This paper discusses the legitimacy of accountants’ recent involvement in social and ethical accounting, auditing and reporting. Support for accountants’ legitimacy is proposed by highlighting some of the technical skills they offer to the SEAAR process as conceived in AA1000. It is argued that the relevance of these skills is strengthened within a conception of SEAAR which principally perceives it as a risk/stakeholder management process focused primarily on the concerns of corporate management as opposed to those of the wider society. (...) However, the paper moves on to maintain that if we wish to promote a conception of SEAAR primarily focused on accountability to stakeholders as opposed to risk/stakeholder management, then, particularly in the domain of external social audit, the legitimacy of accountants’ participation may be disputed. The paper therefore concludes by cautioning against facilitating the unquestioned entry of accountants into the realm of SEAAR. (shrink)
The birth of psychoanalysis at the close of the nineteenth centurycoincided with a questioning of philosophical traditions and methodsepitomized by Nietzsche’s assault on current thinking. The Enlightenment had seen the questioning of religion as an explanation and a revelation of reality and of human life within that reality; science had been instigated as a more ‘enlightened’ and a more rational provider of truth and knowledge; but the ongoing nature of philosophical thought continued to encounter new challenges and the re-phrasing of (...) old questions. Attempting to combine the exactness of scientific method with the openness of philosophical inquiry, psychoanalysis broached the terrain of the human mind, and attemptedto explore the perennial questions of meaning, truth and life with anunderstanding enhanced by the discoveries of its founder, Sigmund Freud. (shrink)
This article reviews Shaun O’Dwyer’s latest book, Confucianism’s Prospects: A Reassessment. By critiquing philosophical theories of “Confucian democracy” and their shared sociological assumption that Confucianism still functions as a cultural matrix for East Asian societies, O’Dwyer argues that visions on the future of Confucianism alternative to what the currently fixed institutional infrastructure of liberal democracy entails are flawed. This is mainly because if unconstrained by the infrastructure, the hardwired paternalism and elitism of Confucian ethics would necessarily impose morally taxing (...) burdens upon a de facto pluralistic society. This article assesses O’Dwyer’s counterarguments to “Confucian democracy,” and proposes a different approach to estimate the prospects of Confucianism in the contemporary world. (shrink)
This paper reports on an investigation of issues surrounding the use of ethical codes/codes of conduct in Irish based companies. Using a comprehensive questionnaire survey, the paper examines the incidence, content and enforcement of codes of conduct among a sample of the top 1000 companies based in Ireland. The main findings indicate that the overall usage of codes of conduct amongst indigenous Irish companies has increased significantly from 1995 to 2000. However, in line with prior research, these codes focus primarily (...) on issues surrounding company and employee protection as opposed to society protection. Almost half of all codes are written by company personnel or provided by head office. Revisions of codes are common but formal ongoing methods of instructing new staff about codes are not prevalent. Less than one-third of companies with codes have formal channels for reporting violations but a high percentage have formal disciplinary procedures in place for breaches of codes. (shrink)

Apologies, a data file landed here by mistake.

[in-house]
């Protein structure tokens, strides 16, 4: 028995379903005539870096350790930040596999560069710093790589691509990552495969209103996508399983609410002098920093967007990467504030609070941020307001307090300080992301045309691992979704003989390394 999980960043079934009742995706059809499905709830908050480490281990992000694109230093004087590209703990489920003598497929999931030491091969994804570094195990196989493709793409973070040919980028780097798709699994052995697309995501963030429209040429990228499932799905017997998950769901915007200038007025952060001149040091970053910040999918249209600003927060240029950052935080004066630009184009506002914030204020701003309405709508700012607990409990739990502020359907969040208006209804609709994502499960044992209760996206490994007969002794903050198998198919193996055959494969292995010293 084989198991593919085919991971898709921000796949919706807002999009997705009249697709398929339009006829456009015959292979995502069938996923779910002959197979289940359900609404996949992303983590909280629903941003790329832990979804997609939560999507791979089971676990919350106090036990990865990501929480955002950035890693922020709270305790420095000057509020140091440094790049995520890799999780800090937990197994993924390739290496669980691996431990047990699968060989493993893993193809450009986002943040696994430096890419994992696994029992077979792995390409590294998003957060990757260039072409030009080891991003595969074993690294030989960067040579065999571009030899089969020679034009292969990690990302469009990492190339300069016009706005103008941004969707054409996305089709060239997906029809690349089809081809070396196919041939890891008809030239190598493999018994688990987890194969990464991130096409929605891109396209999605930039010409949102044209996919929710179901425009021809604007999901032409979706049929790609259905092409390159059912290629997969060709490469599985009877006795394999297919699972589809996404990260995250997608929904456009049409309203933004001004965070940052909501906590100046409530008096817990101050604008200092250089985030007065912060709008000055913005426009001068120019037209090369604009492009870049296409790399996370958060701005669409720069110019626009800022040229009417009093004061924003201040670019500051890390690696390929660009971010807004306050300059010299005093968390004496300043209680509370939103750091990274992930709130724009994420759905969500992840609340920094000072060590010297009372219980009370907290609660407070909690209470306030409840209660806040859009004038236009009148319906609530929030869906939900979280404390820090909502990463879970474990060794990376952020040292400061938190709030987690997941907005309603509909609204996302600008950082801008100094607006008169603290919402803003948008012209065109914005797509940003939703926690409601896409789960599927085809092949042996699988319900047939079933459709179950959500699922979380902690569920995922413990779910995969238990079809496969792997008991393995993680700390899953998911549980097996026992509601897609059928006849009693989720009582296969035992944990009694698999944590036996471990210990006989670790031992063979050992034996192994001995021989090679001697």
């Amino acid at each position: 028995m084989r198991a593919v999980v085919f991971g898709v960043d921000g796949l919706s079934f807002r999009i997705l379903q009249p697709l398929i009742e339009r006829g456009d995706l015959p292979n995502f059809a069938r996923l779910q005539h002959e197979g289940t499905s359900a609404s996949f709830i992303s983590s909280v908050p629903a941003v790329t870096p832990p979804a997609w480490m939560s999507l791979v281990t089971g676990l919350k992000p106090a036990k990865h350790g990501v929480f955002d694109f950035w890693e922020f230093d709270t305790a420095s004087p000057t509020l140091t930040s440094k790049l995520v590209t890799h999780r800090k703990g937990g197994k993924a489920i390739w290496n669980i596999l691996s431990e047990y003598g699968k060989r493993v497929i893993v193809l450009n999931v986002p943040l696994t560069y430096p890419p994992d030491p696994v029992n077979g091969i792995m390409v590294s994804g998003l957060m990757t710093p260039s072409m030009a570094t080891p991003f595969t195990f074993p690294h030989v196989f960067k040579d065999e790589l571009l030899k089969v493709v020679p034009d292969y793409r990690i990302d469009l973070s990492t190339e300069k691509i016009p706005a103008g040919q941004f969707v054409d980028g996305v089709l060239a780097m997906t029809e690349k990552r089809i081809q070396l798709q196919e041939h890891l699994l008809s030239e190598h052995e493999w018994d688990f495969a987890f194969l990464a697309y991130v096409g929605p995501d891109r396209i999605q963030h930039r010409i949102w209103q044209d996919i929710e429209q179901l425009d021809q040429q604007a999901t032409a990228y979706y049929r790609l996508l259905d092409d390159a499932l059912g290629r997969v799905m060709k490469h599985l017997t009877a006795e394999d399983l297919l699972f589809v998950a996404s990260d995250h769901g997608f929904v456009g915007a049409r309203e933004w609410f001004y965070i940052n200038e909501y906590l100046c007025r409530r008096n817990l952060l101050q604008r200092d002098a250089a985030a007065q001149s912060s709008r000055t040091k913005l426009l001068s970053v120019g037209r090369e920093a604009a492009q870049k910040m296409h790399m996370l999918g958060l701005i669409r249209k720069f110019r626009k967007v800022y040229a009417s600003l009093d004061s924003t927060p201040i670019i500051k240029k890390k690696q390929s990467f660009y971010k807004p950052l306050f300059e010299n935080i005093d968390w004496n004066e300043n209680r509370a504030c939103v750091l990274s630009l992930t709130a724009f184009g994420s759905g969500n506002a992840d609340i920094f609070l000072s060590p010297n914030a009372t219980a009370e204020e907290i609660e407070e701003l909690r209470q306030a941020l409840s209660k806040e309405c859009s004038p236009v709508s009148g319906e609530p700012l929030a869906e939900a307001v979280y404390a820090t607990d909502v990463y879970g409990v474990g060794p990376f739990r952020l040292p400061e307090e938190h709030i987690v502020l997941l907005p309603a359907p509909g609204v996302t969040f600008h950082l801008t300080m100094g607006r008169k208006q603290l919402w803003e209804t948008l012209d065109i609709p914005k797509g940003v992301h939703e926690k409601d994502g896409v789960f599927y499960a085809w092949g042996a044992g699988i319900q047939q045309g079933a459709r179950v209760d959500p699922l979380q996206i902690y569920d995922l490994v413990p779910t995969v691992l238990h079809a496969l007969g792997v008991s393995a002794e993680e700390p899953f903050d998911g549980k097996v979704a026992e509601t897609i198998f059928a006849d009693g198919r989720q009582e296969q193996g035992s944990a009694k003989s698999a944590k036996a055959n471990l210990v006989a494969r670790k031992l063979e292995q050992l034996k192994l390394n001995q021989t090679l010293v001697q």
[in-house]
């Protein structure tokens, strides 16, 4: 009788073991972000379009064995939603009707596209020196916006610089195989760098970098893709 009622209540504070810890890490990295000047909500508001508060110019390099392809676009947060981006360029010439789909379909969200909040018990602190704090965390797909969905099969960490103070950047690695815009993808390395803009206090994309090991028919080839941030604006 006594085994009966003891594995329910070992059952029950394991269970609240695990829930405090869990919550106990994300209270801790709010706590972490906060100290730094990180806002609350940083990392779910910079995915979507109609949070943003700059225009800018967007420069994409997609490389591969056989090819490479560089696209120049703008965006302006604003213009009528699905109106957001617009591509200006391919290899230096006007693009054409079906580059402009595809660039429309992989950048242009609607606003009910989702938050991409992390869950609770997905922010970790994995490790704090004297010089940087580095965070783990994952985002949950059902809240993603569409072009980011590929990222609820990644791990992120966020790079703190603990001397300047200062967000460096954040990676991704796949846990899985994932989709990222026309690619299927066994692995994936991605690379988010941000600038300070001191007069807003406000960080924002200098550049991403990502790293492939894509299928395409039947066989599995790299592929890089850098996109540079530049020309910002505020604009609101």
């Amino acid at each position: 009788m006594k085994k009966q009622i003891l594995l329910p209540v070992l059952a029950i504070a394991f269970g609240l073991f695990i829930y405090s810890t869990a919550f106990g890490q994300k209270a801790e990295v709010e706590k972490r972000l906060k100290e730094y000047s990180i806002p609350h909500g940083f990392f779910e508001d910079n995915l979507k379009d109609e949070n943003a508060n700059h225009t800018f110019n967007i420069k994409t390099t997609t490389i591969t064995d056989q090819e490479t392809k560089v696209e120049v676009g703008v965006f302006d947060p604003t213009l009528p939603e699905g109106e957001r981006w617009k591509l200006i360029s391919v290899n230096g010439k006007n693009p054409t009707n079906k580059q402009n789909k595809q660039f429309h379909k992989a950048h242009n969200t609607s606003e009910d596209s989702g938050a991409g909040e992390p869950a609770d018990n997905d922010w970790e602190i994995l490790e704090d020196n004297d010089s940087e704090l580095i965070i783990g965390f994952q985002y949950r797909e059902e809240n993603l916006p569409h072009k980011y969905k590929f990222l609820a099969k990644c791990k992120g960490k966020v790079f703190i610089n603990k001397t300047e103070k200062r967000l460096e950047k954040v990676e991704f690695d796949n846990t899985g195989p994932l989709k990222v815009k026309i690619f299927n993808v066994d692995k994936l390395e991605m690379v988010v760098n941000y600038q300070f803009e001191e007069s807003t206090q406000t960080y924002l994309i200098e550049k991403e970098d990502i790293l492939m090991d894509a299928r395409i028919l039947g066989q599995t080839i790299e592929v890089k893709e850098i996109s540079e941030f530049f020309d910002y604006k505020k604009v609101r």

A collection of philosophical and aesthetic essays, influenced by Bernard Stiegler, which focuses on the techno-cultural artefact in order to critique, engage, or respond to, an aspect of digital culture.
This essay explores Emerson’s reflections on self-reliance with particular reference to Emerson’s understanding of the concept of self-reliance, his view of ‘conformity’ as the major obstacle to self-reliance, and the moral significance of his thought. The essay is based on the premise that Emerson’s philosophy of self-reliance, self-reference and self-responsibility has a relevance and an application to our contemporary lives which are often conducted through subtle shades of compliance and acquiescence to popular opinion and prevailing fashions of thought and behaviour.
The author posits that an exploration of Buberian texts suggests a Nietzschean influence, both in the aphoristic and poetic style of his literature and in his insistence on an embrace of the totality of what it is to be human.
The effect of task difficulty on inter-task transfer is a classic issue in motor learning. We examined the relation between self-efficacy and transfer of learning after practicing different versions of a stick balancing task. Practicing the same task or an easier version led to significant pre- to post-test transfer of learning, whereas practicing a more difficult version did not. Self-efficacy increased modestly from pre- to post-test with easy practice, but decreased significantly with difficult practice. In addition, self-efficacy immediately prior to (...) the post-test was significantly lower after difficult practice than easy or intermediate practice. Self-efficacy immediately prior to the post-test, performance at the end of practice, and pre-test performance explained 75% of the variance in post-test performance. The mediating role of self-efficacy on transfer of learning offers an alternative explanation for recent findings on the superiority of easy-to-difficult transfer and may help clarify inconsistencies in earlier research. (shrink)
In this paper I offer four distinct but related suggestions: (1) That Husserl's phenomenology of time-consciousness is an adequate account of the concept of the specious present; (2) That the Querschtfftt o5 momentary phase of consdousness is genuinely only a Querschnittanskht; (3) That retention, primal-impression, and protention are functions of consciousness rather than phases or types o.f coasdousness; (4) That further conceptual clarification and terminological reformulation is needed.